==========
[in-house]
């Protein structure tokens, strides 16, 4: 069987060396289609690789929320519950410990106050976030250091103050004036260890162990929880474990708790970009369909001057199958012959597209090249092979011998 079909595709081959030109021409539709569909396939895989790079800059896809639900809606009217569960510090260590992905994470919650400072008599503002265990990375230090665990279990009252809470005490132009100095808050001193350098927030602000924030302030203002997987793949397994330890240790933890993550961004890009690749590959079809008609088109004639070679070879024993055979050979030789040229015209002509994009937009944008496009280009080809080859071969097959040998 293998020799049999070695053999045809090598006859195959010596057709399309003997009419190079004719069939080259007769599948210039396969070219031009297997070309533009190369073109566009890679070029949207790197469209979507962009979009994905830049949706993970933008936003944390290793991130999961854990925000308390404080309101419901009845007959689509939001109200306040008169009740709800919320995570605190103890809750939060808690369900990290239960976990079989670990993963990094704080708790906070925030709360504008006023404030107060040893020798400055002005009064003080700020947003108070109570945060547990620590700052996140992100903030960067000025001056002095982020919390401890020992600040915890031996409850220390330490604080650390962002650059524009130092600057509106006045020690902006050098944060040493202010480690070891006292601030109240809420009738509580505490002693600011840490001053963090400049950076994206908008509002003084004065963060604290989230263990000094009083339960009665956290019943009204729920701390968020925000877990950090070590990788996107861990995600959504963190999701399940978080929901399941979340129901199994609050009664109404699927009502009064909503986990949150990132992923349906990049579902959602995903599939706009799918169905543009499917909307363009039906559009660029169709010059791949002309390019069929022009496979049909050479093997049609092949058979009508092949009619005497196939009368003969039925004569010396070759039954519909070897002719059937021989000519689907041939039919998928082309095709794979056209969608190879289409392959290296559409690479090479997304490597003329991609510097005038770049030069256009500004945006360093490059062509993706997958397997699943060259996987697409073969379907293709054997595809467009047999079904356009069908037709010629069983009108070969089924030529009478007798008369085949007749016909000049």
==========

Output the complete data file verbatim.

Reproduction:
[in-house]
């Protein structure tokens, strides 16, 4: 069987060396289609690789929320519950410990106050976030250091103050004036260890162990929880474990708790970009369909001057199958012959597209090249092979011998 079909595709081959030109021409539709569909396939895989790079800059896809639900809606009217569960510090260590992905994470919650400072008599503002265990990375230090665990279990009252809470005490132009100095808050001193350098927030602000924030302030203002997987793949397994330890240790933890993550961004890009690749590959079809008609088109004639070679070879024993055979050979030789040229015209002509994009937009944008496009280009080809080859071969097959040998 293998020799049999070695053999045809090598006859195959010596057709399309003997009419190079004719069939080259007769599948210039396969070219031009297997070309533009190369073109566009890679070029949207790197469209979507962009979009994905830049949706993970933008936003944390290793991130999961854990925000308390404080309101419901009845007959689509939001109200306040008169009740709800919320995570605190103890809750939060808690369900990290239960976990079989670990993963990094704080708790906070925030709360504008006023404030107060040893020798400055002005009064003080700020947003108070109570945060547990620590700052996140992100903030960067000025001056002095982020919390401890020992600040915890031996409850220390330490604080650390962002650059524009130092600057509106006045020690902006050098944060040493202010480690070891006292601030109240809420009738509580505490002693600011840490001053963090400049950076994206908008509002003084004065963060604290989230263990000094009083339960009665956290019943009204729920701390968020925000877990950090070590990788996107861990995600959504963190999701399940978080929901399941979340129901199994609050009664109404699927009502009064909503986990949150990132992923349906990049579902959602995903599939706009799918169905543009499917909307363009039906559009660029169709010059791949002309390019069929022009496979049909050479093997049609092949058979009508092949009619005497196939009368003969039925004569010396070759039954519909070897002719059937021989000519689907041939039919998928082309095709794979056209969608190879289409392959290296559409690479090479997304490597003329991609510097005038770049030069256009500004945006360093490059062509993706997958397997699943060259996987697409073969379907293709054997595809467009047999079904356009069908037709010629069983009108070969089924030529009478007798008369085949007749016909000049």